Normally, monetary or fiscal policies aimed primarily at promoting a faster pace of economic recovery in the near term would not be expected to significantly affect the longer-term performance of the economy. However, current circumstances may be an exception to that standard view--the exception to which I alluded earlier. Our economy is suffering today from an extraordinarily high level of long-term unemployment, with nearly half of the unemployed having been out of work for more than six months. Under these unusual circumstances, policies that promote a stronger recovery in the near term may serve longer-term objectives as well. In the short term, putting people back to work reduces the hardships inflicted by difficult economic times and helps ensure that our economy is producing at its full potential rather than leaving productive resources fallow. In the longer term, minimizing the duration of unemployment supports a healthy economy by avoiding some of the erosion of skills and loss of attachment to the labor force that is often associated with long-term unemployment.

Notwithstanding this observation, which adds urgency to the need to achieve a cyclical recovery in employment, most of the economic policies that support robust economic growth in the long run are outside the province of the central bank. We have heard a great deal lately about federal fiscal policy in the United States, so I will close with some thoughts on that topic, focusing on the role of fiscal policy in promoting stability and growth.

To achieve economic and financial stability, U.S. fiscal policy must be placed on a sustainable path that ensures that debt relative to national income is at least stable or, preferably, declining over time. As I have emphasized on previous occasions, without significant policy changes, the finances of the federal government will inevitably spiral out of control, risking severe economic and financial damage.1 The increasing fiscal burden that will be associated with the aging of the population and the ongoing rise in the costs of health care make prompt and decisive action in this area all the more critical.

Although the issue of fiscal sustainability must urgently be addressed, fiscal policymakers should not, as a consequence, disregard the fragility of the current economic recovery. Fortunately, the two goals of achieving fiscal sustainability--which is the result of responsible policies set in place for the longer term--and avoiding the creation of fiscal headwinds for the current recovery are not incompatible. Acting now to put in place a credible plan for reducing future deficits over the longer term, while being attentive to the implications of fiscal choices for the recovery in the near term, can help serve both objectives.

Fiscal policymakers can also promote stronger economic performance through the design of tax policies and spending programs. To the fullest extent possible, our nation's tax and spending policies should increase incentives to work and to save, encourage investments in the skills of our workforce, stimulate private capital formation, promote research and development, and provide necessary public infrastructure. We cannot expect our economy to grow its way out of our fiscal imbalances, but a more productive economy will ease the tradeoffs that we face.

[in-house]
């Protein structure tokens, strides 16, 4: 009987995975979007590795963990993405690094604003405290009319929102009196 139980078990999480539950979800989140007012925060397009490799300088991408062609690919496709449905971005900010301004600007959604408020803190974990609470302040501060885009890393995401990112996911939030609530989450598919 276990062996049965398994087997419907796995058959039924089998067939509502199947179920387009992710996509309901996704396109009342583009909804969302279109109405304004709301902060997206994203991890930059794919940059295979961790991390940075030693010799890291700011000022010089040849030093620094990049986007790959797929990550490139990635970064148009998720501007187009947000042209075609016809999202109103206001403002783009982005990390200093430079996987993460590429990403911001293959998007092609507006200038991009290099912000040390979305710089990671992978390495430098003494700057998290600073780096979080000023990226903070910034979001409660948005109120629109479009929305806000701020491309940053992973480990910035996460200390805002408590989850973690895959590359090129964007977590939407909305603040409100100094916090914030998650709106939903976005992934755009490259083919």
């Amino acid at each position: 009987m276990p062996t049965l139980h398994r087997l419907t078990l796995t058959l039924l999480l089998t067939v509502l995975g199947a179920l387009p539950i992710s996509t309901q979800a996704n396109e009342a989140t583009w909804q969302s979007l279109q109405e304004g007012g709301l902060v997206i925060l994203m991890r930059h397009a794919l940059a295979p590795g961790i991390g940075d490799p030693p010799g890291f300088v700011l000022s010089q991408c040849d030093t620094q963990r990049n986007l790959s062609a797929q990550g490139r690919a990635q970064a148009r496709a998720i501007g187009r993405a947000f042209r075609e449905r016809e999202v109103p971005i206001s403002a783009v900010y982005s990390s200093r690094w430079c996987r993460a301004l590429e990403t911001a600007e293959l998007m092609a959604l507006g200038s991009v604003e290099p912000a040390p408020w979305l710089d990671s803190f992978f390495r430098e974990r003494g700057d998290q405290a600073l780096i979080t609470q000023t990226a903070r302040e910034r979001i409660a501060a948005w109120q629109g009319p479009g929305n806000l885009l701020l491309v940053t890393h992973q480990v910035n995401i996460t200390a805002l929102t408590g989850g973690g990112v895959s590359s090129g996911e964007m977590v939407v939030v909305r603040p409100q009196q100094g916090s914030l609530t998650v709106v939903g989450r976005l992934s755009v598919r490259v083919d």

Finally, and perhaps most challenging, the country would be well served by a better process for making fiscal decisions. The negotiations that took place over the summer disrupted financial markets and probably the economy as well, and similar events in the future could, over time, seriously jeopardize the willingness of investors around the world to hold U.S. financial assets or to make direct investments in job-creating U.S. businesses. Although details would have to be negotiated, fiscal policymakers could consider developing a more effective process that sets clear and transparent budget goals, together with budget mechanisms to establish the credibility of those goals. Of course, formal budget goals and mechanisms do not replace the need for fiscal policymakers to make the difficult choices that are needed to put the country's fiscal house in order, which means that public understanding of and support for the goals of fiscal policy are crucial.

Economic policymakers face a range of difficult decisions, relating to both the short-run and long-run challenges we face. I have no doubt, however, that those challenges can be met, and that the fundamental strengths of our economy will ultimately reassert themselves. The Federal Reserve will certainly do all that it can to help restore high rates of growth and employment in a context of price stability.


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Fri, 08/26/2011 - 10:02 | 1603785 Dingleberry Jones
Dingleberry Jones's picture

Much ado about nothing.

Fri, 08/26/2011 - 10:12 | 1603889 nope-1004
nope-1004's picture

In addition to refining our forward guidance, the Federal Reserve has a range of tools that could be used to provide additional monetary stimulus.

Bullshit!  The FED controls the markets, controls the HFT's, controls and manipulates metals, controls foreign banks, and controls foreign countries by invading and removing their leader under the guise of "humanitarianism" when said leader explores selling oil in another currency.

Call it what it is Benocide, you LIAR.


Fri, 08/26/2011 - 10:26 | 1603946 BaBaBouy
BaBaBouy's picture


Blah Blah Blah Blah Blah Blah Blah...

Bottom Line Bitchez... Financial GAME OVER Bernie & Fedie ???

Fri, 08/26/2011 - 10:30 | 1604034 Thomas
Thomas's picture

Errata: "Full Discussion By Tools"

Fri, 08/26/2011 - 10:39 | 1604099 mkkby
mkkby's picture

I've said it a dozen times on these threads... no QE ANNOUNCEMENT today.

But did it ever stop?  Doubtful.  If a large bank gets in trouble, fed will buy assets and bail them out.  If a treasury auction looks dicey, same thing.  Or if stocks get hammered too much, they'll use the HFTs to move it around.

They're just being quiet about it.  They realize they made a mistake being too open.